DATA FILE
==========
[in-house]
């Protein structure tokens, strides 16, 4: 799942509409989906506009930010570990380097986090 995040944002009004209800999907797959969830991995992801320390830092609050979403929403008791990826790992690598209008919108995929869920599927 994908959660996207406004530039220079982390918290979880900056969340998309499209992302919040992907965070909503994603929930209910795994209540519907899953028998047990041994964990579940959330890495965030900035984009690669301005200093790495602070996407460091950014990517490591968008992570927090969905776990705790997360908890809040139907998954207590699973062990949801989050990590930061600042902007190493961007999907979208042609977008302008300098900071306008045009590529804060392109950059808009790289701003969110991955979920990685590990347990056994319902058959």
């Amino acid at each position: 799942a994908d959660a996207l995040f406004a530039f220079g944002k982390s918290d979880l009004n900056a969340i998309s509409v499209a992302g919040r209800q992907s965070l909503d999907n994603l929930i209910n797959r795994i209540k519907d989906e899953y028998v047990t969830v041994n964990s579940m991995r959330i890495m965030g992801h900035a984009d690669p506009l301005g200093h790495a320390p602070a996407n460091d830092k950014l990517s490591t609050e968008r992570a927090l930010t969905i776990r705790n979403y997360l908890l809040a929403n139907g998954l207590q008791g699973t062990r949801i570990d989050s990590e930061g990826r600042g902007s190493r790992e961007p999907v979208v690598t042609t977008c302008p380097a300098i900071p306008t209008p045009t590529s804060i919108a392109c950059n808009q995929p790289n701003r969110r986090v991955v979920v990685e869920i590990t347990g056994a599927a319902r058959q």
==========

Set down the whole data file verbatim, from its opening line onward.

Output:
[in-house]
């Protein structure tokens, strides 16, 4: 799942509409989906506009930010570990380097986090 995040944002009004209800999907797959969830991995992801320390830092609050979403929403008791990826790992690598209008919108995929869920599927 994908959660996207406004530039220079982390918290979880900056969340998309499209992302919040992907965070909503994603929930209910795994209540519907899953028998047990041994964990579940959330890495965030900035984009690669301005200093790495602070996407460091950014990517490591968008992570927090969905776990705790997360908890809040139907998954207590699973062990949801989050990590930061600042902007190493961007999907979208042609977008302008300098900071306008045009590529804060392109950059808009790289701003969110991955979920990685590990347990056994319902058959």
């Amino acid at each position: 799942a994908d959660a996207l995040f406004a530039f220079g944002k982390s918290d979880l009004n900056a969340i998309s509409v499209a992302g919040r209800q992907s965070l909503d999907n994603l929930i209910n797959r795994i209540k519907d989906e899953y028998v047990t969830v041994n964990s579940m991995r959330i890495m965030g992801h900035a984009d690669p506009l301005g200093h790495a320390p602070a996407n460091d830092k950014l990517s490591t609050e968008r992570a927090l930010t969905i776990r705790n979403y997360l908890l809040a929403n139907g998954l207590q008791g699973t062990r949801i570990d989050s990590e930061g990826r600042g902007s190493r790992e961007p999907v979208v690598t042609t977008c302008p380097a300098i900071p306008t209008p045009t590529s804060i919108a392109c950059n808009q995929p790289n701003r969110r986090v991955v979920v990685e869920i590990t347990g056994a599927a319902r058959q």